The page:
Evonik. (2023). Efficient Biogas Upgrading with Sepuran® Green Membranes Made by Evonik. [Online]. Available at: https://www.membrane-separation.com/en/upgrading-of-biogas-to-biomethane-with-sepuran-green (Accessed on April 21 2023)

Feinstein, L. (2022). The Four Fatal Flaws of Renewable Natural Gas. [Online]. Sightline Institute. Available at: https://www.sightline.org/2021/03/09/the-four-fatal-flaws-of-renewable-natural-gas/ (Accessed on April 21 2023)

Gilani, Z. (2022). Demand for Renewable Natural Gas and Innovations in Biogas Upgrading. [Online]. Cleantech Group. Available at: https://www.cleantech.com/demand-for-renewable-natural-gas-and-innovations-in-biogas-upgrading/ (Accessed on April 21 2023)

Kassem, N., Hockey, J., Beyers, S., Lopez, C., Goldfarb, J. L., Angenent, L. T., & Tester, J. W. (2020). Sustainable district energy integrating biomass peaking with geothermal baseload heating: A case study of decarbonizing Cornell's energy system. Journal of Renewable and Sustainable Energy, 12(6), 066302. https://doi.org/10.1063/5.0024841

SoCalGas. (2022). SoCalGas Announces the Commissioning of Carbon-Negative Waste-to-Energy Technology at Los Angeles Facility. [Online]. Available at: https://newsroom.socalgas.com/press-release/socalgas-announces-the-commissioning-of-carbon-negative-waste-to-energy-technology-at (Accessed on April 21 2023)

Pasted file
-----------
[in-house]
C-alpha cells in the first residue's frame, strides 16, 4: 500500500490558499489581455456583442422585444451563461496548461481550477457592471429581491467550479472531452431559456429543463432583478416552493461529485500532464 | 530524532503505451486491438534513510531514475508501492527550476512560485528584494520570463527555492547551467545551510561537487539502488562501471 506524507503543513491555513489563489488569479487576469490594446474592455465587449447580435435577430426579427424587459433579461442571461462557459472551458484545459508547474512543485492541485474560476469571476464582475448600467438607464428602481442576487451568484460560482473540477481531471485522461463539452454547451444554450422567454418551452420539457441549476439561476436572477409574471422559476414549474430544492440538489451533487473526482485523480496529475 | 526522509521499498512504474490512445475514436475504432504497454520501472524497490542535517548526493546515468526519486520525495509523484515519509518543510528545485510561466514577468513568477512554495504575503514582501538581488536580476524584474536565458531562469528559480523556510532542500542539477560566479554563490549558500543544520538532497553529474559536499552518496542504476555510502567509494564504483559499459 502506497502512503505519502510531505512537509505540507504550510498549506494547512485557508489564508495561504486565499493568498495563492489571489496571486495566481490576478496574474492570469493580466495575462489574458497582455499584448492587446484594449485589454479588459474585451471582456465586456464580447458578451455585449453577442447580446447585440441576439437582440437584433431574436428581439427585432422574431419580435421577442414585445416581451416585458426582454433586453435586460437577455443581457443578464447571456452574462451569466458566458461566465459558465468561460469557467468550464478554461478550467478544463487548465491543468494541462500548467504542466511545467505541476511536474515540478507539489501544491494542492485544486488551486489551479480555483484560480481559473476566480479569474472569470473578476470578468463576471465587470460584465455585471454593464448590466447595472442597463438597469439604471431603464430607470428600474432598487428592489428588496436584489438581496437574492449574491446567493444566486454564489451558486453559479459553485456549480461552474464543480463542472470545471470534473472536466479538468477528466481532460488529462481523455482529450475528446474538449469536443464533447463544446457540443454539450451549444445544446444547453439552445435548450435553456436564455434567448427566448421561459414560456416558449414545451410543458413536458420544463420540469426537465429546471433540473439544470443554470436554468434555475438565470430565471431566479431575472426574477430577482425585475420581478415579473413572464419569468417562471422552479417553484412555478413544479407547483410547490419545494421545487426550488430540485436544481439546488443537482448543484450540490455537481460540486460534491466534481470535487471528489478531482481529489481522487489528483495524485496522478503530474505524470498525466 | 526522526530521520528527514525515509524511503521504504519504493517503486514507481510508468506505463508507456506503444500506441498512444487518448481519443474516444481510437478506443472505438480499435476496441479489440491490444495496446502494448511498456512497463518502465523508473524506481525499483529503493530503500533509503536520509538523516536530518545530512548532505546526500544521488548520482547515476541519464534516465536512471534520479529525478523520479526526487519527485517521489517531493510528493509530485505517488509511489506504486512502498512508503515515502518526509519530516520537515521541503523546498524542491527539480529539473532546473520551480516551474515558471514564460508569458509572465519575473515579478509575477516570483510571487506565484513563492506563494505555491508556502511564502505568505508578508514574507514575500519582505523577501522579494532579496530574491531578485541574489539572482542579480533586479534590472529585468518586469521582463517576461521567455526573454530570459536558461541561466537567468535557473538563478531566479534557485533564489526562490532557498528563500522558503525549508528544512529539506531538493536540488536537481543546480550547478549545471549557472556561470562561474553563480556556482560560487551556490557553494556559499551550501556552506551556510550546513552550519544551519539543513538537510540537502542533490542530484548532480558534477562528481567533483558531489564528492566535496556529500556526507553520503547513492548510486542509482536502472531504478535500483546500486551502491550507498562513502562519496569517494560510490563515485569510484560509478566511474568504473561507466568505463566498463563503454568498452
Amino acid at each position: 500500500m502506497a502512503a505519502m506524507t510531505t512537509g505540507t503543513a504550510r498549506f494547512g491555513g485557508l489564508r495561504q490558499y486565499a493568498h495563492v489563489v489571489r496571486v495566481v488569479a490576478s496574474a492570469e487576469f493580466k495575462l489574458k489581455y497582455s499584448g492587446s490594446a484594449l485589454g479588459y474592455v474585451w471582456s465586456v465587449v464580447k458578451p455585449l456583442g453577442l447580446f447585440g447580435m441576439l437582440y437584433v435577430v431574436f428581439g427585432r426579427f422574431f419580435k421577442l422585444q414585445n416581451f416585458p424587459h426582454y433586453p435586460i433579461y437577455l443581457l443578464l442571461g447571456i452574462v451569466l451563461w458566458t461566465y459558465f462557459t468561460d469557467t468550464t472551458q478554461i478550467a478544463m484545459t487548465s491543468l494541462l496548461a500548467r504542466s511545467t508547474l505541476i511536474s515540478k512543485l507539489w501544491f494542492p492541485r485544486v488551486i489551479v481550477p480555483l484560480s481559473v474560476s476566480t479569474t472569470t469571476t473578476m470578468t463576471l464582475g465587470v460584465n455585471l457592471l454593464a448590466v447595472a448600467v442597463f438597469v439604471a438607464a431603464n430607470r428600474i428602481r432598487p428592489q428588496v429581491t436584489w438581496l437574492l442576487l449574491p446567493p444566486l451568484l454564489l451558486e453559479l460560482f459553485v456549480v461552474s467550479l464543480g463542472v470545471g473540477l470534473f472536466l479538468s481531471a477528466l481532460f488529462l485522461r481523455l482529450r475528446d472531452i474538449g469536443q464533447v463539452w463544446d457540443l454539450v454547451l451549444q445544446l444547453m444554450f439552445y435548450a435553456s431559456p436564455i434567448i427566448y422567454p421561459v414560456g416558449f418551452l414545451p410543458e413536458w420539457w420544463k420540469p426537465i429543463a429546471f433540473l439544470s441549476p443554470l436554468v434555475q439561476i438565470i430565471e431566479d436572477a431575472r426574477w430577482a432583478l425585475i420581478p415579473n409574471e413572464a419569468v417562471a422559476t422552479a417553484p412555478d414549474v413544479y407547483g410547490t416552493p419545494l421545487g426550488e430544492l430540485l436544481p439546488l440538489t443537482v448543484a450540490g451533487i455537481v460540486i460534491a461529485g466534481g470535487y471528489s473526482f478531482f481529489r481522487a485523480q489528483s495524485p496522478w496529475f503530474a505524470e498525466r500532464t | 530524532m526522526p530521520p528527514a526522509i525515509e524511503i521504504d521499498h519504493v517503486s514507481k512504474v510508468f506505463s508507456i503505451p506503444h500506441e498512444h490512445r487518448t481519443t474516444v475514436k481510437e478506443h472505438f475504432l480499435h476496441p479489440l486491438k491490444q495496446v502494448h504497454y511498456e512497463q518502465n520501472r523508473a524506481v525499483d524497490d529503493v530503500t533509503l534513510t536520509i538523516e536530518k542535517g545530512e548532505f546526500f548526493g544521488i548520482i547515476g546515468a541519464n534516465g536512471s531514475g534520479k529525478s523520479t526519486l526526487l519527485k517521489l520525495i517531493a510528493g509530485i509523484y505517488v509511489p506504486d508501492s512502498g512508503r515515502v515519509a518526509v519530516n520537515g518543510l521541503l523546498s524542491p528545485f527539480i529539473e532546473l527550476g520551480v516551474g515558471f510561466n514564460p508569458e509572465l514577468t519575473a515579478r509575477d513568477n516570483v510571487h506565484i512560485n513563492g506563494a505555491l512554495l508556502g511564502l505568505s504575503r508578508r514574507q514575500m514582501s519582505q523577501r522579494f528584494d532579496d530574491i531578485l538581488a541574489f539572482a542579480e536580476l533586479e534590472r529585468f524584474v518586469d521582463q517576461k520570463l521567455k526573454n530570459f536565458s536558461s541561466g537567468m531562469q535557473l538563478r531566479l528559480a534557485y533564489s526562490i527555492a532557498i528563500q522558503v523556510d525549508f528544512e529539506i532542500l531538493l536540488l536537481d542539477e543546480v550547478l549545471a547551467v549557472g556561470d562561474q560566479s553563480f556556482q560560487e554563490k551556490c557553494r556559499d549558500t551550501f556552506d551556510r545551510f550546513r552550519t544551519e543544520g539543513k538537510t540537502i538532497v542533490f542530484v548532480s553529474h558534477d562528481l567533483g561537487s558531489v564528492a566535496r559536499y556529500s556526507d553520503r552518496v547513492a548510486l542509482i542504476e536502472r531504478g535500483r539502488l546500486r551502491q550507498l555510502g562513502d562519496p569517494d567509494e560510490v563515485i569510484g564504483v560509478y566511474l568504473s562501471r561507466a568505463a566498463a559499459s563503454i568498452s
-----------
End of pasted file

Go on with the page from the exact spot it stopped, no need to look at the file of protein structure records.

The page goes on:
Sokic, N. (2022). Hydron Prepares Innovative Mobile RNG Centre for Farm Tests. [Online]. Sustainable BIZ. Available at: https://sustainablebiz.ca/hydron-energy-prepare-mobile-rng-centre-farm-tests (Accessed on April 21 2023)

Thomsen, S. (2021). Kiwi biofuels startup Vertus Energy raises NZ$1.2 million in a pre-seed round. [Online]. Startup Daily. Available at: https://www.startupdaily.net/topic/funding/kiwi-biofuels-startup-vertus-energy-raises-nz1-2-million-in-a-pre-seed-round/ (Accessed on April 21 2023)

Van der Zwaan, B., Detz, R., Meulendijks, N., & Buskens, P. (2022). Renewable natural gas as climate-neutral energy carrier?. Fuel, 311, 122547. https://doi.org/10.1016/j.fuel.2021.122547

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Owais Ali

Written by

Owais Ali

NEBOSH certified Mechanical Engineer with 3 years of experience as a technical writer and editor. Owais is interested in occupational health and safety, computer hardware, industrial and mobile robotics. During his academic career, Owais worked on several research projects regarding mobile robots, notably the Autonomous Fire Fighting Mobile Robot. The designed mobile robot could navigate, detect and extinguish fire autonomously. Arduino Uno was used as the microcontroller to control the flame sensors' input and output of the flame extinguisher. Apart from his professional life, Owais is an avid book reader and a huge computer technology enthusiast and likes to keep himself updated regarding developments in the computer industry.